• Raised by a single father in a family of 10, Rachael learned learned to work hard. She wants to be a quantity surveyor and likes working in construction.
• Despite problems with some male workers, she says no job is only for men. Women can do anything they do, often better, says Rachel.
Rachael Makena puts on her dirty blue jeans, covers her stylish curly hair in an orange cap, then wields a shovel, hammer or trowel laying bricks at a construction site.
She hauls bricks and sacks of cement, too.
She doesn't shy away from getting her hands dirty and doesn't mind the callouses and broken fingernails.
Rachael is just 24 and is studying for a diploma in Quantity Surveying at the Technical University of Kenya.
"People claim women can’t handle some typically male roles or job like construction," Rachael told the Star.
"But I believe we women can take up men's jobs and work even better. I'm a good example of women proving we women can do it."
Her male contractor and some, not all, male coworkers are full of praise. Some don't take her seriously.
Construction work from Thursday through Saturday helps her raise fees. It also gives her hands-on experience for her future career. She enjoys it.
The resident of Bahati, Nairobi, began working on construction sites in 2017 and has been it ever since. She also sells shoes and underwear online.
“I was introduced to construction work by my brother. I started just after high school to make money for myself,” Rachael said.
Raised by a single father in a family of 10, she said had to learn to work hard and persevere from an early age.
“I was born in Chuka, Tharaka Nithi, the ninth among 10 children. My mother died when I was very young so my dad raised us and he taught us how to work hard in life,” she said.
On Monday, Tuesday and Wednesday, Rachael goes to class. The rest of the week you'll find her at different construction sites, mainly in Nairobi and Kajiado counties. She goes where her contractor sends her.
“With the money I earn, Sh700 or Sh800 a day, I pay my rent and feed myself," she said.
She pays part of her school fees, her elder brother, sister and father pay the rest. Both brother and sister worked in construction; now he's a successful contractor and she owns a real estate company.
Rachael's interest in construction began when she was still in school and she saw a collapsed building near her home.
“I was in Form 2 and went to see the collapsed building. It was fascinating," she said.
" I wanted to know what caused the building to fall. "
After seeing her interest, her elder brother advised her to take a course relating to construction and that's what she did
When she began her male-dominated university course, there were only five young women out of 35 students. Now she is one of two women.
The course is challenging with quite a bit of math, science and engineering. Quantity Survey is perceived to be a male-dominated career. Rachael wasn't deterred.
At her first industrial attachment, the surveyor at the site was a woman. "This really boosted my confidence and made me persevere studies and work,” she said.
Women in the field, especially young ones, face difficulties because at some sites men don't take them seriously. They make work difficult.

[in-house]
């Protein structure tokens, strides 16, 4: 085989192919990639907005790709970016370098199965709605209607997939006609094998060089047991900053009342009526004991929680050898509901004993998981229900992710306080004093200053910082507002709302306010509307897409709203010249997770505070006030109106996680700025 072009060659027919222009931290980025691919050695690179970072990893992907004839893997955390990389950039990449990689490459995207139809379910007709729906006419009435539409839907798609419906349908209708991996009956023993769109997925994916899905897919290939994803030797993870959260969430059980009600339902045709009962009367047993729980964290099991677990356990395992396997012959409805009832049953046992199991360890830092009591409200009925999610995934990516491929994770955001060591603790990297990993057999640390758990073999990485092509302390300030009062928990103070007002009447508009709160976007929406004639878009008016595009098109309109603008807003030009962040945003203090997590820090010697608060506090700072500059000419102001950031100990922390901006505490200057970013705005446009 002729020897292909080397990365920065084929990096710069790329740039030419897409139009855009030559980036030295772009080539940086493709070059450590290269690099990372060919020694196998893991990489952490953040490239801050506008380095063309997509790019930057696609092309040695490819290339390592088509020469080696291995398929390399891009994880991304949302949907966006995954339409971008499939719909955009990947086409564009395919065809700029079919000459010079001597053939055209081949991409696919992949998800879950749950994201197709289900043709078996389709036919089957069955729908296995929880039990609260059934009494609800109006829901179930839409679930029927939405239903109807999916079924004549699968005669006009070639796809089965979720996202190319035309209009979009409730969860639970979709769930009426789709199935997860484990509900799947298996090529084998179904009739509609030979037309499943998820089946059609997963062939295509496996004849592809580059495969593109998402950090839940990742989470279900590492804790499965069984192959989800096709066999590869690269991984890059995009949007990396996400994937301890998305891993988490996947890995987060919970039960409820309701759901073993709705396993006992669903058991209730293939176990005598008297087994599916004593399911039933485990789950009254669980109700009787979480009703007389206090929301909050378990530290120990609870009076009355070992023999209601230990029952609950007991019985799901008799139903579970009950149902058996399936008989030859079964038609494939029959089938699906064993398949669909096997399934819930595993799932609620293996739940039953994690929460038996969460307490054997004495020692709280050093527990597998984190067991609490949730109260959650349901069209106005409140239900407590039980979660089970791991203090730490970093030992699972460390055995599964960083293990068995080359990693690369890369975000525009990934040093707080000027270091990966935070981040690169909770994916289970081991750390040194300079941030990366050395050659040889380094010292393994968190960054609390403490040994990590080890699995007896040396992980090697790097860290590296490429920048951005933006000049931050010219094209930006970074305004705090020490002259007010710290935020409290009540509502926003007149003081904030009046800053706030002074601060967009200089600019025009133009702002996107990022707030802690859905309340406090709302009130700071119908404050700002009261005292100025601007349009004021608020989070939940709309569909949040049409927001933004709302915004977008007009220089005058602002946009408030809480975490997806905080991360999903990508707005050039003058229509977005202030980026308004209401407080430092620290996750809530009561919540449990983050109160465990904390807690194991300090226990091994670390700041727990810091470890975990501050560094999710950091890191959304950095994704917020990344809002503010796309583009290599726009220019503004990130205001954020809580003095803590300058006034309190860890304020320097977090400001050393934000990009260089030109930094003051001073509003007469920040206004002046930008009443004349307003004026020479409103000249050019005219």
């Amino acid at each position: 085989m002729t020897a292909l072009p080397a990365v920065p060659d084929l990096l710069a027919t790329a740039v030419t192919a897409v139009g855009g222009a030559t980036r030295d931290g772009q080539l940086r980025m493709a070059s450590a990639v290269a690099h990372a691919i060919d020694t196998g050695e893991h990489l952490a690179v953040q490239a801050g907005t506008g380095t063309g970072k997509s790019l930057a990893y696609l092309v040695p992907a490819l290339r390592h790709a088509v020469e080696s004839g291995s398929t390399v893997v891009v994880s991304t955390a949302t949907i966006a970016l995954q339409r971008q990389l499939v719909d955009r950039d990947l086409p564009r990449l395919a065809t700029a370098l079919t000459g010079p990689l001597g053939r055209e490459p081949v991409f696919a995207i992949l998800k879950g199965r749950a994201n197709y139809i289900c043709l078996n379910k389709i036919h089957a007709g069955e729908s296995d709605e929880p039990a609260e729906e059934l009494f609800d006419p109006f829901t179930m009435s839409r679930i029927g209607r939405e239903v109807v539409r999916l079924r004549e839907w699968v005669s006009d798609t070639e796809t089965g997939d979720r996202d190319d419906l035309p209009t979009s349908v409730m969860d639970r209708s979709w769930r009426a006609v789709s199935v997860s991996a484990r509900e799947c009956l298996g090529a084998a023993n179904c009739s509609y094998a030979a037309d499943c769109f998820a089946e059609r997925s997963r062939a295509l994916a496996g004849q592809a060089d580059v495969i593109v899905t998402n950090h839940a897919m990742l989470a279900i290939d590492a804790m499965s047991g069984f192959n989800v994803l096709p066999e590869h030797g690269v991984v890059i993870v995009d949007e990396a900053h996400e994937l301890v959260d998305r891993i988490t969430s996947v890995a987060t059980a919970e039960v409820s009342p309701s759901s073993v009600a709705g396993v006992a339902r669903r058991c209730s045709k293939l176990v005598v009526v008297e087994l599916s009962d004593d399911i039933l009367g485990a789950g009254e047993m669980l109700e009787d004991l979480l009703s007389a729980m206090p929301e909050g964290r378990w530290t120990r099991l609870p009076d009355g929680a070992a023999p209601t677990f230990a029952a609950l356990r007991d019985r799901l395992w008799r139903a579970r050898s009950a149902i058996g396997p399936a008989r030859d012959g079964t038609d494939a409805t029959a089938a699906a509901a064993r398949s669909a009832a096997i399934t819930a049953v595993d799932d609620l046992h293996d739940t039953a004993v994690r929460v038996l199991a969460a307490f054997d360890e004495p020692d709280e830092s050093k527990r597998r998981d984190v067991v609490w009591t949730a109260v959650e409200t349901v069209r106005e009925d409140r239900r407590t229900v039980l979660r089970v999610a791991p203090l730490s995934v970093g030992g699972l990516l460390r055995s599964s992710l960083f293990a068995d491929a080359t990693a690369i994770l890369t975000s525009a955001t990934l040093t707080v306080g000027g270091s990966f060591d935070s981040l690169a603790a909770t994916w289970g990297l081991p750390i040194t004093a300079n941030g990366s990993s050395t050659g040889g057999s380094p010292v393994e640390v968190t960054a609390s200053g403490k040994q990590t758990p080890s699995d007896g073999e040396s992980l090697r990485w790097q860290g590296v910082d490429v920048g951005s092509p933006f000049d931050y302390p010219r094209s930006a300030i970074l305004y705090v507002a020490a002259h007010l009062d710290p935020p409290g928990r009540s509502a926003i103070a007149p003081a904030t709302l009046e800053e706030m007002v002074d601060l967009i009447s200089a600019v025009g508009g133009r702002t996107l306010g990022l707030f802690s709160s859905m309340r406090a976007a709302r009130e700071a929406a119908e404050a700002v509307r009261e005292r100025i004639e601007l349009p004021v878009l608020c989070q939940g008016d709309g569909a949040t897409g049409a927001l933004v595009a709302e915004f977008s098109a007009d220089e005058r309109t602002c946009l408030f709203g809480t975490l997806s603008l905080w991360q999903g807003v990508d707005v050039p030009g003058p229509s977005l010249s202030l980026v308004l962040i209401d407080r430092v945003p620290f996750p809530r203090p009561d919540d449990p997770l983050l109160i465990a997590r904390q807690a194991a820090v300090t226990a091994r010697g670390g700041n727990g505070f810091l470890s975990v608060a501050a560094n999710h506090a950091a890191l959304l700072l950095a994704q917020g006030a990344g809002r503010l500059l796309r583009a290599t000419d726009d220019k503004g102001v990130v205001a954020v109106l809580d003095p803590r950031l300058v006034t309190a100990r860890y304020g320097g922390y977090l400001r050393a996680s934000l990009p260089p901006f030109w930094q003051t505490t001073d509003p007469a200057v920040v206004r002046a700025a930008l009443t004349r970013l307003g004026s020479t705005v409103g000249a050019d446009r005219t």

“At some sites, male supervisors or workers undermine our potential, saying a woman can’t do certain jobs. Sometimes they don’t assign jobs to you," she said.
Rachel has to prove herself and demonstrate she can work as well as a man, if not better.
Some men and women discourage a young woman from doing a mjengo job.
"All you have to do is keep going and always remember what made you take up the job in the first place. Just work diligently," Rachael said.
Family and friends encourage to keep going and be a trailblazer for other young women in the industry.
Her older brother and sister always motivate her since both did construction work and now they're successful.
Her contractor Solomon Murithi praised Rachel's good work on all projects she has been assigned.
“Makena has been a hardworking woman at every site where I assigned her," he said.
Sometimes he wonders how she does all kinds of work, even carrying heavy bricks and cement.
“When you employ a woman, she works extra hard, even harder than some men so she can prove herself and keep her job," Murithi said.
He pays Rachel and her male coworkers the same.
Coworker Henry described Rachel as determined and energetic, always showing up and giving it her best.
"I've never heard her complain the work is too hard. She does it perfectly, if not better than others, he said.
Rachael is also a talented football player and entrepreneur.
Her side hustler is selling shoes and women and men's undergarments to fellow students online.
“I am a footballer and the captain of the Technical University of Kenya football team. I also do sell shoes and both men and women’s undergarments online," she said.
Rachael advises jobless young people not to be choosy when looking for work.
“Many youths claim there are no jobs in the country because they only want white-collar jobs. They forget whether you do white-collar jobs or odds jobs, we are all in search of the same thing, money. Stop being selective,” she said.
“There is no shame in doing odd jobs.
"For ladies, there is no law stating a certain job is meant for a specific gender." she said. "You just have to avail yourself and do your best. We don’t have to depend on so-called ‘sponsors’."
(Edited by V. Graham)